"The primary problem with [the county's] argument is that there was no basis to believe [the parents caused the] injuries. The Supreme Court 'has frequently emphasized the importance of the family,' referring to the right to 'raise one’s children' as 'essential,' a 'basic civil right of man,' and 'far more precious...than property rights’…. The reason is obvious: without such an indication, there is simply no basis for a government official to believe the child is in imminent danger from the parents.

Whelan also commented on the county policy of excluding parents from examinations.

"Given the fundamental rights at stake, this Court reads the County’s ability to exclude parents from their child’s exam as an exception to the general rule that parents must be allowed to attend…. However, under the County’s policy, the exception has become the general rule. It admits that all parents are excluded from their child’s exam because of where the County has chosen to conduct its medical exams.

“Even more troubling, the evidence clearly establishes that — at the time of [the children's] medical exams — the County had known for approximately seven years...that the location where it conducted the medical exams violated the family’s constitutional rights, yet the County did nothing to relocate the exam room. For these reasons, the Court finds the County’s justification insufficient, and that its policy was the moving force in violating the family’s constitutional rights."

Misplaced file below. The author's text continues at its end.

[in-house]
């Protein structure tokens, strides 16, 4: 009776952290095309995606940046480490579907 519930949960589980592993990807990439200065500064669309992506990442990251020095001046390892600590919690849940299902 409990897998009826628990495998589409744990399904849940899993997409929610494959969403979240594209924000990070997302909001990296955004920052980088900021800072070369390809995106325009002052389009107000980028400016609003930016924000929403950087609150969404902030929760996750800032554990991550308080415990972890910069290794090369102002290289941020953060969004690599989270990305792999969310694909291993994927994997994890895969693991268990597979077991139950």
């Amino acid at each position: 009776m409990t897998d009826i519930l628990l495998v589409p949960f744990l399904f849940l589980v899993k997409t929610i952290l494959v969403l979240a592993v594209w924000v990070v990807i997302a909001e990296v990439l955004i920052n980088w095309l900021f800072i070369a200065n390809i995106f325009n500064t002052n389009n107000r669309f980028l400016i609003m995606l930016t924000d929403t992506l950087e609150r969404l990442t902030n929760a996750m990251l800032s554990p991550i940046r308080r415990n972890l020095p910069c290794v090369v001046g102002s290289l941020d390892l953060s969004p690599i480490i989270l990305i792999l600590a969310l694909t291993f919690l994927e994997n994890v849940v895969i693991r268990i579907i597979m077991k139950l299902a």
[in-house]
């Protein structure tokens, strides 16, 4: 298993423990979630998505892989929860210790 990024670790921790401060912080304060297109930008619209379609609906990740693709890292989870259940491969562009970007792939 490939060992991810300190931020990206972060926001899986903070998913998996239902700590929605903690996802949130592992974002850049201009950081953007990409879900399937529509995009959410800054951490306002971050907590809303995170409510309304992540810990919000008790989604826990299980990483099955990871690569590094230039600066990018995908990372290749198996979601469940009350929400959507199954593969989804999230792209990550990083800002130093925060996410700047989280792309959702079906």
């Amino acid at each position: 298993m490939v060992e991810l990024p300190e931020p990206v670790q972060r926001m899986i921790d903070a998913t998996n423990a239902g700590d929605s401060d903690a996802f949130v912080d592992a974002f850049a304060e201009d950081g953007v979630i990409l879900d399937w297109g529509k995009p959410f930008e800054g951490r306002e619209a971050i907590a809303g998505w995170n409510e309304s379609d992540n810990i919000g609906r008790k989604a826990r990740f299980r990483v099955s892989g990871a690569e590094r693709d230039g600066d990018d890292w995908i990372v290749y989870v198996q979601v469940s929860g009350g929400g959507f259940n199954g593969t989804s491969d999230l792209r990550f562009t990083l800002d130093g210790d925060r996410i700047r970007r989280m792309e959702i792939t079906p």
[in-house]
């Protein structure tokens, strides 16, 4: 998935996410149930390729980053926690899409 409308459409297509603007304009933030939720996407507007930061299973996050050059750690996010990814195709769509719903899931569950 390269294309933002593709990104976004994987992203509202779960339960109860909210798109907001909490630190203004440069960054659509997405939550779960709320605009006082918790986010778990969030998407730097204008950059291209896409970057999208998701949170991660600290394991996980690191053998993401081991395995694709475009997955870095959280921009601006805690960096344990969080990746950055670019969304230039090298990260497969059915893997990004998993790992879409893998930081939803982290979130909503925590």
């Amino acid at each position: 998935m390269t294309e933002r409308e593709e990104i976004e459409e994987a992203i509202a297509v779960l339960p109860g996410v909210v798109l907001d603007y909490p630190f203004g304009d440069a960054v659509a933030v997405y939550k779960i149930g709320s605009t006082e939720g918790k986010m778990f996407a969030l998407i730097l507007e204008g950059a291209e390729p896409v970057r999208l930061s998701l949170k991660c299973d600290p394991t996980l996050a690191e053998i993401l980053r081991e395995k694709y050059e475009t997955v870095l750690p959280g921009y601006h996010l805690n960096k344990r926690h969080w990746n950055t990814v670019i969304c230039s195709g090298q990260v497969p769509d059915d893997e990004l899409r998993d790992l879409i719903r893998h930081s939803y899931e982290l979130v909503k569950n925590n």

The case of Navy Petty Officer Evans as well as her son's class action lawsuit will move forward in federal court.

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Comments

Visduh Aug. 26, 2015 @ 8:08 a.m.

This all comes across as one of those "damned if you do, damned if you don't" situations. In recent years we have heard horror stories about children who were left in situations that ended in their deaths. The tales always involved child protection agents who didn't do their jobs, and put the kids back into homes that proved lethal. Those stories resulted in these agencies tightening up considerably and erring on the side of caution, or extreme caution.